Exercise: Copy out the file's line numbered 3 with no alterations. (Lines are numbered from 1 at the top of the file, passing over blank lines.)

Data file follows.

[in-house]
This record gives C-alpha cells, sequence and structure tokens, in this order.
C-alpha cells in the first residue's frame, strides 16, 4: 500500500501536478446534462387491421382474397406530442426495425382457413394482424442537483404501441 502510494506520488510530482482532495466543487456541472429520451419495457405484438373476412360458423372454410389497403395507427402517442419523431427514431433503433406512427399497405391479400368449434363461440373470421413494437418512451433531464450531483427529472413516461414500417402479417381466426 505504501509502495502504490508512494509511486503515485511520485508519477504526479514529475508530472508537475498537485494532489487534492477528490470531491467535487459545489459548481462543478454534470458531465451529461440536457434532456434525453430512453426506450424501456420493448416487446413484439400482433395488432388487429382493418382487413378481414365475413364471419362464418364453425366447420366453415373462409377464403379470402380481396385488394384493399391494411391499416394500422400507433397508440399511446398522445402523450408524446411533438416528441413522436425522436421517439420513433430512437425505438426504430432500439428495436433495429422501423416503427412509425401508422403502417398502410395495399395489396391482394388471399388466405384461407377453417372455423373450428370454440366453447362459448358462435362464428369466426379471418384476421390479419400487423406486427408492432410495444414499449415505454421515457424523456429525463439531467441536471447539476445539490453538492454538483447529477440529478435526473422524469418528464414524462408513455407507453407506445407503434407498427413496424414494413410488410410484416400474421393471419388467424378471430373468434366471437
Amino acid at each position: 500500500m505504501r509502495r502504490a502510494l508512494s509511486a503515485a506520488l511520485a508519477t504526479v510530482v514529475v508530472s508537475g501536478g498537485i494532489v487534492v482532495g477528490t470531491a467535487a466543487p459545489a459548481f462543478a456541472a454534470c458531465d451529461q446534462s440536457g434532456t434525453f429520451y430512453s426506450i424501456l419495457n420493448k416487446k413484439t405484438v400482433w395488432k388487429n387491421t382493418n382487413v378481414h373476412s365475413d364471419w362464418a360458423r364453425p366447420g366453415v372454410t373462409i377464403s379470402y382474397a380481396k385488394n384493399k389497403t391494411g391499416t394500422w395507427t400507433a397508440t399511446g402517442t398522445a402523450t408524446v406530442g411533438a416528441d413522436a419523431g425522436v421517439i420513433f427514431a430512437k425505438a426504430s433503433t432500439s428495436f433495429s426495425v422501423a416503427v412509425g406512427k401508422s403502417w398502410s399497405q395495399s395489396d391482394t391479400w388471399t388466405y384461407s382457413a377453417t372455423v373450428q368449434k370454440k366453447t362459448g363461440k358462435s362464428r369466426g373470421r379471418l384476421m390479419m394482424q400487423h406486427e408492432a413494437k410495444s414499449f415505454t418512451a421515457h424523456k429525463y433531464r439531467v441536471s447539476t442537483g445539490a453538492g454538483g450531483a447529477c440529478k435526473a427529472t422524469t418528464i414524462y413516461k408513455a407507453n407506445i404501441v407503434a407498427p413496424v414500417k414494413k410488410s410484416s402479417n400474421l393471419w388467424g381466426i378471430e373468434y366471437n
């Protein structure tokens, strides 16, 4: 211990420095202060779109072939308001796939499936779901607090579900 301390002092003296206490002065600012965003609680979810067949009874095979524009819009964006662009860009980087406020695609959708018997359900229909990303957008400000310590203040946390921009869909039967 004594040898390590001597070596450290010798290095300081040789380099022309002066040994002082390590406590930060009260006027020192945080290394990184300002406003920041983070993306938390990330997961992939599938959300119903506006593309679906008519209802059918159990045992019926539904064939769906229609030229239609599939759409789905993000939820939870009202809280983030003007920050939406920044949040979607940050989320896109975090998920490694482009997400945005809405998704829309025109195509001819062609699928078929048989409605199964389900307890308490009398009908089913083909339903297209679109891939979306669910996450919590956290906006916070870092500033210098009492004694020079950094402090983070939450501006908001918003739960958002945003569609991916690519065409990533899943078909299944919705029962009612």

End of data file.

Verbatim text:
C-alpha cells in the first residue's frame, strides 16, 4: 500500500501536478446534462387491421382474397406530442426495425382457413394482424442537483404501441 502510494506520488510530482482532495466543487456541472429520451419495457405484438373476412360458423372454410389497403395507427402517442419523431427514431433503433406512427399497405391479400368449434363461440373470421413494437418512451433531464450531483427529472413516461414500417402479417381466426 505504501509502495502504490508512494509511486503515485511520485508519477504526479514529475508530472508537475498537485494532489487534492477528490470531491467535487459545489459548481462543478454534470458531465451529461440536457434532456434525453430512453426506450424501456420493448416487446413484439400482433395488432388487429382493418382487413378481414365475413364471419362464418364453425366447420366453415373462409377464403379470402380481396385488394384493399391494411391499416394500422400507433397508440399511446398522445402523450408524446411533438416528441413522436425522436421517439420513433430512437425505438426504430432500439428495436433495429422501423416503427412509425401508422403502417398502410395495399395489396391482394388471399388466405384461407377453417372455423373450428370454440366453447362459448358462435362464428369466426379471418384476421390479419400487423406486427408492432410495444414499449415505454421515457424523456429525463439531467441536471447539476445539490453538492454538483447529477440529478435526473422524469418528464414524462408513455407507453407506445407503434407498427413496424414494413410488410410484416400474421393471419388467424378471430373468434366471437